• Publications record appropriate to career stage
  • A comprehensive and articulate personal statement
  • Applicants will be shortlisted if they have an average of 75% or greater in a first (honours) degree (or a GPA of 8.75/10). For applicants with a first degree average in the range of 70% to 74% (GPA 3.3): If they are undertaking an Masters, then the average of their first degree marks and their Masters marks will be used for shortlisting.

    The University offers the following awards to support PhD study and applications are invited from UK, EU and overseas for the following levels of support:

    Department for the Economy (DFE)

    The scholarship will cover tuition fees at the Home rate and a maintenance allowance of £15,285 per annum for three years. EU applicants will only be eligible for the fee’s component of the studentship (no maintenance award is provided). For Non-EU nationals the candidate must be "settled" in the UK. This scholarship also comes with £900 per annum for three years as a research training support grant (RTSG) allocation to help support the PhD researcher.

    Due consideration should be given to financing your studies; for further information on cost of living etc. please refer to: www.ulster.ac.uk/doctoralcollege/postgraduate-research/fees-and-funding/financing-your-studies



The Doctoral College at Ulster University


Reviews

Profile picture of Adrian Johnston

As Senior Engineering Manager of Analytics at Seagate Technology I utilise the learning from my PhD ever day

Adrian Johnston - PhD in Informatics

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Profile picture of Xin Wei

I received the bachelor’s of engineering degree in computer science and technology from Shangrao Normal University, Jiangxi, China, in 2013; and the master’s degree in computer application and technology from the School of Mathematics and Computer Science, Fujian Normal University, China. When I was pursuing a PhD degree at Ulster University, I continued my research on face recognition and image representation.This long journey has only been possible due to the constant support and encouragement of my first supervisor. I also like to thank my second supervisor for his patience, support and guidance during my research studies. My favourite memory was the days of exercising, gathering and playing with my friends here. If I could speak to myself at the start of my PhD, the best piece of advice I would give myself would be "submit more papers to Journals instead of conferences".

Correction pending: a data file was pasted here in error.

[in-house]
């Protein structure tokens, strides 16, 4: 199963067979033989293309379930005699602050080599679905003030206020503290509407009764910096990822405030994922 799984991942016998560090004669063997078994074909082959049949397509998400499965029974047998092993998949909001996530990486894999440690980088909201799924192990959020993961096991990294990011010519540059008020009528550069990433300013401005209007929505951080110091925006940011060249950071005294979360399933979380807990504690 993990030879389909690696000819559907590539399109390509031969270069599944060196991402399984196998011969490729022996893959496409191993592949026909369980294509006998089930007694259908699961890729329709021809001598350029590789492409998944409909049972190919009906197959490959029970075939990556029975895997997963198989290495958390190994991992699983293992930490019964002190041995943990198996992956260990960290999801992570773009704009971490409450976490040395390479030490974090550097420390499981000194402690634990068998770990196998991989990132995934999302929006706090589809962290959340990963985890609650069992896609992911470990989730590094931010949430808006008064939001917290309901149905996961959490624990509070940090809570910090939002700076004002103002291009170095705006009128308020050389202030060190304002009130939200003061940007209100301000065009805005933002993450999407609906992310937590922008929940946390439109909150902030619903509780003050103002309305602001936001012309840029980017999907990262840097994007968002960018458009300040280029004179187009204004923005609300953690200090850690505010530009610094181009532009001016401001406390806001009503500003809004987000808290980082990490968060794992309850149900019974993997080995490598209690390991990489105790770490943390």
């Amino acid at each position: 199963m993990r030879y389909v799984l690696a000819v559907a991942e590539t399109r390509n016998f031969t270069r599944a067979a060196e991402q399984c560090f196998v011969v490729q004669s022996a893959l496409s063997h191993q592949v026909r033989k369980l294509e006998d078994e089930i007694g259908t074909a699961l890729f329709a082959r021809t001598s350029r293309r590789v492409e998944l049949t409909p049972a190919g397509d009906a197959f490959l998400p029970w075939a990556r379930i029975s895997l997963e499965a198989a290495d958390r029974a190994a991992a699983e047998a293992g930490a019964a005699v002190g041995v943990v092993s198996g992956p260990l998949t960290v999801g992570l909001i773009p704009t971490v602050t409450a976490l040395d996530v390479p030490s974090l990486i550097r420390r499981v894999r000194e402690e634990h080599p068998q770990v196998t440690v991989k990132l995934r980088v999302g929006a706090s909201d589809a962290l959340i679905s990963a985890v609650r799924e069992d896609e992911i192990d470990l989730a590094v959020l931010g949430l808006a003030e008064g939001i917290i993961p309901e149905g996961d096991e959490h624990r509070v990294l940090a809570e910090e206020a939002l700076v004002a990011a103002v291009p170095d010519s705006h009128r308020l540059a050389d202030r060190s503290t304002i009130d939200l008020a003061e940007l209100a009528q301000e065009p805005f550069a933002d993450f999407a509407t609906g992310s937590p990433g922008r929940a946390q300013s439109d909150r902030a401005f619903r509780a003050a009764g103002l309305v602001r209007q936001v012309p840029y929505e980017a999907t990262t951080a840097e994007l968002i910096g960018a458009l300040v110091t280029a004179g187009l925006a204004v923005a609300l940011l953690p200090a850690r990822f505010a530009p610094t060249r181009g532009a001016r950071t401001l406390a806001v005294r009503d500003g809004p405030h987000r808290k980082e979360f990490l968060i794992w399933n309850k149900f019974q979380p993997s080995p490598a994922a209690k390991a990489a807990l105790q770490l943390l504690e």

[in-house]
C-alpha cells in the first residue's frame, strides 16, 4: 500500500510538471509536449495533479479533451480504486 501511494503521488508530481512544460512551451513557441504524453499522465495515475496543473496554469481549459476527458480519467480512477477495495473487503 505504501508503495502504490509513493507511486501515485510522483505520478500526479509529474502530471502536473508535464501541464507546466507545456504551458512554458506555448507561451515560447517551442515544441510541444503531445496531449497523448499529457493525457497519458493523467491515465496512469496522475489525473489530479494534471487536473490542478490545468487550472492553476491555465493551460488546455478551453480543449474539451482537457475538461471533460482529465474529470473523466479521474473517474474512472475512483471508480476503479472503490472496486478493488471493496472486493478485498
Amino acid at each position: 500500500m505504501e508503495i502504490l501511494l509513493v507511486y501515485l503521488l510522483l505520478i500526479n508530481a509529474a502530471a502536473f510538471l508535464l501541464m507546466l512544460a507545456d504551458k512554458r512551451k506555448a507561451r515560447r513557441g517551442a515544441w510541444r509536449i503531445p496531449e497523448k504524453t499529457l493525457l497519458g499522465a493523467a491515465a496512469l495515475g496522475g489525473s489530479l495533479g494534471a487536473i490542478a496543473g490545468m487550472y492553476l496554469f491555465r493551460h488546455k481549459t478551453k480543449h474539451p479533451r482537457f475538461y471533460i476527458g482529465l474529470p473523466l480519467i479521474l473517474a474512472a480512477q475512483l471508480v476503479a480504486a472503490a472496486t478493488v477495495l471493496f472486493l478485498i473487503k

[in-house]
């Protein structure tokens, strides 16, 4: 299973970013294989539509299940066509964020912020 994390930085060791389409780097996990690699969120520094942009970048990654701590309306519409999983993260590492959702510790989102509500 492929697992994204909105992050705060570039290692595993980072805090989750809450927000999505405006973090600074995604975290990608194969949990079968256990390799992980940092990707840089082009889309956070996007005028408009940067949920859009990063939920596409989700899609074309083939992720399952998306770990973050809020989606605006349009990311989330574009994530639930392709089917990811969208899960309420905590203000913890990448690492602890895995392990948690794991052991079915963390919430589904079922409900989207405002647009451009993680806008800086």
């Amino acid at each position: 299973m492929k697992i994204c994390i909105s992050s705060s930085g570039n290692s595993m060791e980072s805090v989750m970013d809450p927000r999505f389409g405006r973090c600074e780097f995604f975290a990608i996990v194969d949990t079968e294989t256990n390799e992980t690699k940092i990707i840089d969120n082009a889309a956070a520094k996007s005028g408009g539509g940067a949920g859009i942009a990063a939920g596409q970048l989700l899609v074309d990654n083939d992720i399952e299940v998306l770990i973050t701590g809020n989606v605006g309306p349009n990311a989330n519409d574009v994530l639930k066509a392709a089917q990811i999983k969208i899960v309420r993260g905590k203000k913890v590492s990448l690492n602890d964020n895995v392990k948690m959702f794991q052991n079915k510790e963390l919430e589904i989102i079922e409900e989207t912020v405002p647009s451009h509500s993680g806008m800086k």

Xin Wei - PhD in Computer Science and Informatics


Profile picture of Jyotsna Talreja Wassan

In the whole PhD ordeal, my supervisory team played a tremendous role:- they are three in a million. They are perfect supervisors who perfectly know which milestones or pathways to be taken during research initiatives, and they understand the roles of virtually all stages in the journey of PhD. They showcased superior abilities in managing and motivating me evoking high standards; demonstrating a commitment to excellence. Jane and Haiying guided me as their daughter and Fiona turned out to be the best of friends.I heard from “Eleanor Roosevelt” that “The future belongs to those who believe in the beauty of their dreams.” The dream with which I grew up to become a Doctor one day, has finally come true. In the journey of PhD, I embraced that a PhD is not just the highest degree in Education but rather it is a life experience where perseverance is the key. I can never forget words from my external examiner Prof Yike Guo, from Imperial College London. His words

Jyotsna Talreja Wassan - PhD in Computer Science and Informatics